Working under Dr. Jonathan Dinkins, Claire estimates associations between human influence areas and habitat variables on the abundance of predatory birds and occupancy of mammalian predators. For example, raptors and corvids have been documented to perch and nest on fences and other human structures, and roads have been found to be used as travel paths for mammalian predators. Claire’s hypothesis is that predatory animals will be higher in Non-Core Areas where human-influenced environments serves as areas of food subsidies. Identifying areas of predator abundance and relating those areas to human features and habitat variables may help policy makers prioritize plans to mitigate human influence and protect sagebrush habitat.

Badger captured by trail camera at scent station in Lincoln County.

While her research is focused on predators of GRSG, Claire’s work for GRSG conservation contributes to the conservation of other sagebrush-obligate species (species that relay on sagebrush for all or some parts of their life cycle). By protecting the ecosystem for one “umbrella” species, other species may also benefit. Throughout her career as a wildlife biologist, Claire has been involved with numerous projects where she has handled and monitored several species. From learning to band raptors as a child to monitoring seabird productivity as an intern at the Monomoy National Wildlife Refuge, Claire has developed a passion for research. She told us that she can’t remember a time when she had a different dream job. Tune in tonight Sunday November, 11 at 7 to hear more about Claire’s research and her journey to graduate school on 88.7 FM KBVR Corvallis, or stream the show live.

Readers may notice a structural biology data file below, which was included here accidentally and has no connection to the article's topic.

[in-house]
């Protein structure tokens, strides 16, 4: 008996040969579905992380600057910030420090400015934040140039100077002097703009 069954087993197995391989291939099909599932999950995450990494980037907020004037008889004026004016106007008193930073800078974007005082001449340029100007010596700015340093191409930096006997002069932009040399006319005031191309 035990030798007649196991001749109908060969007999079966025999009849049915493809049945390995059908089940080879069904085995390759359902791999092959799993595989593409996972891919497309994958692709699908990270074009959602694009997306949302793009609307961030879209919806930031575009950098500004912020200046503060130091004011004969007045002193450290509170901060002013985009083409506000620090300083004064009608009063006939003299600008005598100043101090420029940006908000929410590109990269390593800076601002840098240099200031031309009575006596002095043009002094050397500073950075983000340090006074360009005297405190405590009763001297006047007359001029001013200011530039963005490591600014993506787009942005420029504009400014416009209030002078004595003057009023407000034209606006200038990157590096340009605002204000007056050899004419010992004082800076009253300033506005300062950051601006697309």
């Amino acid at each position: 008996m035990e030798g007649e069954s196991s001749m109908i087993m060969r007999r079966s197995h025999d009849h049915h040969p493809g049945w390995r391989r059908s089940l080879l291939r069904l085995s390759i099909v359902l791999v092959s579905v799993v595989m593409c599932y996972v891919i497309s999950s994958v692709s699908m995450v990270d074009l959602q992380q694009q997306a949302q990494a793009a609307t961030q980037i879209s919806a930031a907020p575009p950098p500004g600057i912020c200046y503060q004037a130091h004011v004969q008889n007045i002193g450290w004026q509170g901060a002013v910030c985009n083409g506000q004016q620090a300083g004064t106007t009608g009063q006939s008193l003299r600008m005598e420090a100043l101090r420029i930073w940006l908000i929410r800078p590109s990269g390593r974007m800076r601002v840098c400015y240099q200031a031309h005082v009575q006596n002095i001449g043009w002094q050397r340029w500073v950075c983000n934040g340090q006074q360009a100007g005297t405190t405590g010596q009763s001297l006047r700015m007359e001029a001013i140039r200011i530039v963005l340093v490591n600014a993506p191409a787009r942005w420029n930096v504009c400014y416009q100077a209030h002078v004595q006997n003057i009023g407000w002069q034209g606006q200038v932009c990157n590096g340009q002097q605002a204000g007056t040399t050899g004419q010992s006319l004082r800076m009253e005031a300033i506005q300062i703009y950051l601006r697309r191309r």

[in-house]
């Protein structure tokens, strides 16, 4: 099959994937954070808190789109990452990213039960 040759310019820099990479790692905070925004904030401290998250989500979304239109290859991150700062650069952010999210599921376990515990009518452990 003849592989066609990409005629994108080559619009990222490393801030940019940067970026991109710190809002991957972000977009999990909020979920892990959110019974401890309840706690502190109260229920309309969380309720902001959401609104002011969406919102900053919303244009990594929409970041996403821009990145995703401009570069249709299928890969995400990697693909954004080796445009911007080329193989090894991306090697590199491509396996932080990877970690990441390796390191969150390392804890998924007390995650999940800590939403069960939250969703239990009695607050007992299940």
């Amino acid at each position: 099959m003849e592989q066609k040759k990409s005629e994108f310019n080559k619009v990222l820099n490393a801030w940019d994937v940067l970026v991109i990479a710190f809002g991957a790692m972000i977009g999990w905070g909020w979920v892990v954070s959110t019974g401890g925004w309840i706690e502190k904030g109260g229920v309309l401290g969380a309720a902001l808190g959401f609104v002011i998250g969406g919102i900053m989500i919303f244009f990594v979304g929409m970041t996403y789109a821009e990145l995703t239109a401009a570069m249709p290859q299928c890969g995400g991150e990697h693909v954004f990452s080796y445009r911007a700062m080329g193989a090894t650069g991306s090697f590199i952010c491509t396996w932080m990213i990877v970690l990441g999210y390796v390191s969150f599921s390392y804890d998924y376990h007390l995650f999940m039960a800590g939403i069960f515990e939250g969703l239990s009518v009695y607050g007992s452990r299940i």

Aquatic Invertebrates: Why You Should Give a Dam

Rivers are ecosystems that attract and maintain a diversity of organisms. Fish, birds, mammals, plants, and invertebrates live in and around rivers. Have you considered what services these groups of organisms provide to the river ecosystem? For example, river invertebrates provide numerous ecosystem services:

Dragonfly larvae caught in in the waters of a small stream flowing into the Grand Canyon.